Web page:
Sunday, January 02, 2011


This year, my share of the holiday meal plan comprised lasagna for Christmas Eve, and stromboli for New Year's Day. Stromboli takes about as much time and effort as homemade pizza (and the same ingredients, pretty much), but it's a much classier dish that's more of an "event". Here's how to make it.

  • Pizza dough, about 1-2 pounds, made fresh from your favorite recipe
  • Pizza toppings like:
    • Browned Italian sausage, sautéd with onions, garlic, and/or peppers
    • Slices of mozzarella cheese
    • Sliced pepperoni
    • Etc.
  • Melted butter
  • Sesame seeds (optional)
  1. Prepare the dough as directed.
  2. While the dough is rising, prepare toppings. Slice, sauté, etc.
  3. Melt a few tablespoons of butter.
  4. When the dough has risen, turn it out onto a lightly floured pizza peel.
  5. Pound the dough down, the cut it in half. You can make strombolis from each half or freeze one half for later use.
  6. Preheat the oven, with your pizza quarry tiles or pizza stone, to 350.
  7. Roll out the dough into a roughly rectangular shape, about as thick as you would for a New-York-style pizza.
  8. Spread the toppings over all but the outer edges of the dough. Cheese should be on top. Do not include sauce! Guard against the temptation to overstuff; it won't taste better, and it'll make it hard to roll up and cook unevenly.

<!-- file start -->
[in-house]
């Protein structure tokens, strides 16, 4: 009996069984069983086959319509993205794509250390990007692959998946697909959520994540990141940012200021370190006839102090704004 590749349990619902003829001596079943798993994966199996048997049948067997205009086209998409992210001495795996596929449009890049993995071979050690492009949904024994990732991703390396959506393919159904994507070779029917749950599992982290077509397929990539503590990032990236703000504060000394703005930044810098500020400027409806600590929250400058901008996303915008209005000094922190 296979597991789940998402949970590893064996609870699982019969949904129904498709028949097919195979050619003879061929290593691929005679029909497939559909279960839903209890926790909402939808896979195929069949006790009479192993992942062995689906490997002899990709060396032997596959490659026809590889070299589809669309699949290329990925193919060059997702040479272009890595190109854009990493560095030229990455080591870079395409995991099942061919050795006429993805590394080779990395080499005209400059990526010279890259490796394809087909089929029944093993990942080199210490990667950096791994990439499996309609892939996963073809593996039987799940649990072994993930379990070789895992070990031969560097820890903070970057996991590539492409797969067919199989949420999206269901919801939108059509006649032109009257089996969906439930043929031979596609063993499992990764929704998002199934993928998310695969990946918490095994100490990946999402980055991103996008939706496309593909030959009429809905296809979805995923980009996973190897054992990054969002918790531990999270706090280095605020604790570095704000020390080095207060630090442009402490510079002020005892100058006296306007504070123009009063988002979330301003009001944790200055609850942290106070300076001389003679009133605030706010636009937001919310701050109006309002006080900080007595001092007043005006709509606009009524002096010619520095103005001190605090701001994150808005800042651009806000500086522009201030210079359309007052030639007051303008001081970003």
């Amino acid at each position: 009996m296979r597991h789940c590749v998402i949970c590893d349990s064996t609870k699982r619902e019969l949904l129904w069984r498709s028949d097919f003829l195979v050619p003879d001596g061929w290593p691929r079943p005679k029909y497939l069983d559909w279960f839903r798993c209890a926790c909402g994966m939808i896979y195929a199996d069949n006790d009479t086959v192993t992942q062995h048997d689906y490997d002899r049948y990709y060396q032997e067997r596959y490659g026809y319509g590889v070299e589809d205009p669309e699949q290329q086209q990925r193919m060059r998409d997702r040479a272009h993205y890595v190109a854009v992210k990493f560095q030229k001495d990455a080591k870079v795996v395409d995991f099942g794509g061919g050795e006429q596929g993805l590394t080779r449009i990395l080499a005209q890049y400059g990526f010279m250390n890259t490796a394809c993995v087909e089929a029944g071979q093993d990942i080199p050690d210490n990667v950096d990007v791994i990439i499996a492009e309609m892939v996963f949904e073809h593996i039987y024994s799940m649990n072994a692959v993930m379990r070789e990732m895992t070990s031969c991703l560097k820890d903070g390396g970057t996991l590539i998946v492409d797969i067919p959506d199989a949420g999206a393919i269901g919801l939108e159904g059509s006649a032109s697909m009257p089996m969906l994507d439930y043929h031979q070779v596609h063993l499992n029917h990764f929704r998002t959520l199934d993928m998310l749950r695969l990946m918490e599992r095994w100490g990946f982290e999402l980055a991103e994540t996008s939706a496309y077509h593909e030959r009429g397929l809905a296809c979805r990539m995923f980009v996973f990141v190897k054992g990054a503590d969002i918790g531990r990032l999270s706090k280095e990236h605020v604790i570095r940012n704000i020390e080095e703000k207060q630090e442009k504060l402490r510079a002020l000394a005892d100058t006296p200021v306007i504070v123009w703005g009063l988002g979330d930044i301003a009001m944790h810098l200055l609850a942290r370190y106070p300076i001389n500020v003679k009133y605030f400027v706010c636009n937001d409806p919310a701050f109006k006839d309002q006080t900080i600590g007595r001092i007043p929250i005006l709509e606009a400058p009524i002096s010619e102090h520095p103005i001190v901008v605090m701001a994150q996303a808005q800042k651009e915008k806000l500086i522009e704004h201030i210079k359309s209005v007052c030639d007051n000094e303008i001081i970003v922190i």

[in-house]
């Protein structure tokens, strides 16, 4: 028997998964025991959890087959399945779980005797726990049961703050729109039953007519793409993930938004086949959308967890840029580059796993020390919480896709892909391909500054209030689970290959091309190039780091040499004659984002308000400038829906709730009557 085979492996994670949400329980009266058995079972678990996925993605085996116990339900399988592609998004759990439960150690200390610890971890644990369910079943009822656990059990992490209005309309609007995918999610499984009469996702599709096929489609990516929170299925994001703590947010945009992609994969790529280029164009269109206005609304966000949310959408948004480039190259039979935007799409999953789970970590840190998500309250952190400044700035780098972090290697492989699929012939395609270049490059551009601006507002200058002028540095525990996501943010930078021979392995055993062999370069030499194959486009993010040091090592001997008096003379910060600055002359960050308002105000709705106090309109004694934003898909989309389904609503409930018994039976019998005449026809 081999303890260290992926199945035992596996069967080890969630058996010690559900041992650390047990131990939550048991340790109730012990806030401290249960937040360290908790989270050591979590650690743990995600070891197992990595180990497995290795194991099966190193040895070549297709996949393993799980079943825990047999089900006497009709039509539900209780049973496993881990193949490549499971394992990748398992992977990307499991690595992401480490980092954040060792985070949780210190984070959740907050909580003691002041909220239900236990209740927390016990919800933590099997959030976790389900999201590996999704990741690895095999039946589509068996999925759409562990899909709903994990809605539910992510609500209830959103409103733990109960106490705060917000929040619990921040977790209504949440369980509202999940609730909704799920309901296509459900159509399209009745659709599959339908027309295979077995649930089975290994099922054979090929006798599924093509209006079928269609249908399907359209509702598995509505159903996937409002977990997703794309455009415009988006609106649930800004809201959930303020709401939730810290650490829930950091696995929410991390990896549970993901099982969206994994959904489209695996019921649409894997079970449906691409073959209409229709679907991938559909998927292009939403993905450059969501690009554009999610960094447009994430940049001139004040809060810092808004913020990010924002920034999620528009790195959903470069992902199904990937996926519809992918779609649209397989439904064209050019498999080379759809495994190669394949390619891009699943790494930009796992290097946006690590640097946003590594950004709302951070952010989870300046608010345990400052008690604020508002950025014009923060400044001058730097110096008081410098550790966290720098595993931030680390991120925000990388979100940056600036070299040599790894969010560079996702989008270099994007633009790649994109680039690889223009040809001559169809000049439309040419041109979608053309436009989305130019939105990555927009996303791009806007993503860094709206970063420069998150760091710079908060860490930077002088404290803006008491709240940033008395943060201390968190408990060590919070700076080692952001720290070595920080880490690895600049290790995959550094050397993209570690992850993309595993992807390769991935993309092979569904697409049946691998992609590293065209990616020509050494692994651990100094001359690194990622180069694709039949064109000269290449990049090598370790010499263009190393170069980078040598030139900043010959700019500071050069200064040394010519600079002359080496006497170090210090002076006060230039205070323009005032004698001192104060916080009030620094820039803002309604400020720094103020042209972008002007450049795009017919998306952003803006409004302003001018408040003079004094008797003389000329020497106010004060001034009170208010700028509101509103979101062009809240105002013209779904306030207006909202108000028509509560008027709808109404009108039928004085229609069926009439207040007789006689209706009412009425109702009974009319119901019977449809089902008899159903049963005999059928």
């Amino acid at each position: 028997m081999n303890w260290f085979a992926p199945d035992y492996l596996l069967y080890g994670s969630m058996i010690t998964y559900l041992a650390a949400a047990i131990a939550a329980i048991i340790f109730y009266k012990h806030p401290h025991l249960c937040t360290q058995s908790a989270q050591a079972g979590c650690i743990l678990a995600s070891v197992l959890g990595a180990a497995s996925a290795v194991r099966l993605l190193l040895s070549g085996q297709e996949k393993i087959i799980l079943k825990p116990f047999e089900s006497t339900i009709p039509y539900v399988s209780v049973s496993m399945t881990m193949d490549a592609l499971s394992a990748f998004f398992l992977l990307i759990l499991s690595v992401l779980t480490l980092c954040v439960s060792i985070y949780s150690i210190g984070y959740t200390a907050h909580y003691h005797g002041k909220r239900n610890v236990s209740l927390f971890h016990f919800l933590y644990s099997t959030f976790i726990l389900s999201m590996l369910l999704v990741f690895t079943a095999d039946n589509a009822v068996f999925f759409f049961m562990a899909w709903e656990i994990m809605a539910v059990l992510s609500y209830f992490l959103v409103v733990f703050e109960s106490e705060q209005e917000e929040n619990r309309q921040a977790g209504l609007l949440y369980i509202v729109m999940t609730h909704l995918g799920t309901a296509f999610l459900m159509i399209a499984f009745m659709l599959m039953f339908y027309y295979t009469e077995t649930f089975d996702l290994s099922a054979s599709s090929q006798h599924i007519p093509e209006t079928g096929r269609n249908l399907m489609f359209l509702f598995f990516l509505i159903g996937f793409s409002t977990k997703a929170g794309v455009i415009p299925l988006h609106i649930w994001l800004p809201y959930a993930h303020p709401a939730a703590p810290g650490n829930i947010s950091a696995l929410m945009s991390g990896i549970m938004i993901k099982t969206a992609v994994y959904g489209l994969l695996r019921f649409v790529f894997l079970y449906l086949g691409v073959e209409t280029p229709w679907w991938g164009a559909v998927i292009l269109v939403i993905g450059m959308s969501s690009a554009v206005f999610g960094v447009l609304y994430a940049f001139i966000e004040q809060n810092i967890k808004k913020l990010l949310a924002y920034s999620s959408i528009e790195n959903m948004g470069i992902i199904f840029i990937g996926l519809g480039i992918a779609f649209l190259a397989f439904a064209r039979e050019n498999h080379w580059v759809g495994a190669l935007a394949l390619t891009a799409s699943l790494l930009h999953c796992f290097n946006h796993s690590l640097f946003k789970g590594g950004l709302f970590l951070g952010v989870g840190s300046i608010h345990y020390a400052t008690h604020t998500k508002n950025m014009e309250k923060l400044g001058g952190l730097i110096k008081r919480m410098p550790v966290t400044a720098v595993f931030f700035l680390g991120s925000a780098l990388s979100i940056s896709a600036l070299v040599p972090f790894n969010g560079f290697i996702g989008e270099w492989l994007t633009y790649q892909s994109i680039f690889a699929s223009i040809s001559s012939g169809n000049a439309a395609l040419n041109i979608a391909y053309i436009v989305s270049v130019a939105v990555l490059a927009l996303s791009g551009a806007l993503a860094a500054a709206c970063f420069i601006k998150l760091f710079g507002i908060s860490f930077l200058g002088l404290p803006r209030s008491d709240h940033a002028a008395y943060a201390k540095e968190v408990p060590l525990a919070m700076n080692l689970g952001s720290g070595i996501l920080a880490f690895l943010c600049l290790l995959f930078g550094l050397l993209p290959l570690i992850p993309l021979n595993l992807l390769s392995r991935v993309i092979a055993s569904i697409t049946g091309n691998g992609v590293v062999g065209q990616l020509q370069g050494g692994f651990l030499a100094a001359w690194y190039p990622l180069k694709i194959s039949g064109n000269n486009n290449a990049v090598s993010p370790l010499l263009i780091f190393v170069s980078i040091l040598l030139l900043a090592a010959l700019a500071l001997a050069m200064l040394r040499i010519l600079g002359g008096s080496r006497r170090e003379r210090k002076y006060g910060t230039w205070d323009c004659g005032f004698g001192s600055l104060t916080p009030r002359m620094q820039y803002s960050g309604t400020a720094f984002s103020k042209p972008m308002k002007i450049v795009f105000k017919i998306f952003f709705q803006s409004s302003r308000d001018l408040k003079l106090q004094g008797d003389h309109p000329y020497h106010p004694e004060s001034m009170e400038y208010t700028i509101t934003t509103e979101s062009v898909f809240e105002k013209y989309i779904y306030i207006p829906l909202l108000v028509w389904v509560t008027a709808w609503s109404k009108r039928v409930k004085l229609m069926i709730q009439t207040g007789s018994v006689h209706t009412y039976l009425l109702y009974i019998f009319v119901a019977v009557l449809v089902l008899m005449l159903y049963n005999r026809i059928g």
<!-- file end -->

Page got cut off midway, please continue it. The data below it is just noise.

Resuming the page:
9. Roll the dough up into a spiral. (You might be hard-pressed to do more than fold it in half, if you overstuffed it.)
  10. Pinch the dough closed (you might need a tiny bit of water for this). You probably won't be able to pinch the main seam (just make it face down) without a lot of water, but you will need to pinch the ends.
  11. Brush the top of the dough with the melted butter.
  12. Sprinkle with sesame seeds.
  13. Transfer from the peel directly to the stones.
  14. Bake for about an hour, until loaf is golden brown and feels bready, not doughy.
  15. Optionally, heat up some spaghetti sauce near the end of the baking time.
  16. Slice into slices about 3/4" thick and serve with sauce for dipping on the side.
It keeps for days and is good served cold or reheated.

The photographs show the process of assembly and the final result of the one I made for New Year's Day. The fillings are Italian sausage with garlic and onions, mozzarella slices, and grated Locatelli Romano. All the pictures can be clicked to see full sized versions. You can see all the ingredients gathered in the first picture; those are sesame seeds in the tiny bowl in upper left, the sausage mix in a pan, and the cheeses in upper right. The dough has just come out of rising, been pounded down, and then cut in half before this picture.

Next, you see the dough rolled out, topped, and then rolled up. You can see how it looks ridiculously lumpy. Don't worry about that; it'll cook out from that to an even bread-loaf appearance.

In the next picture you see both loaves brushed with butter and sprinkled with sesame seeds. From here they went into the oven. One of them burst a little and overflowed some cheese, but it still came out fine; that's the one I cut up for dinner, and that's what you see slices of in the final picture.

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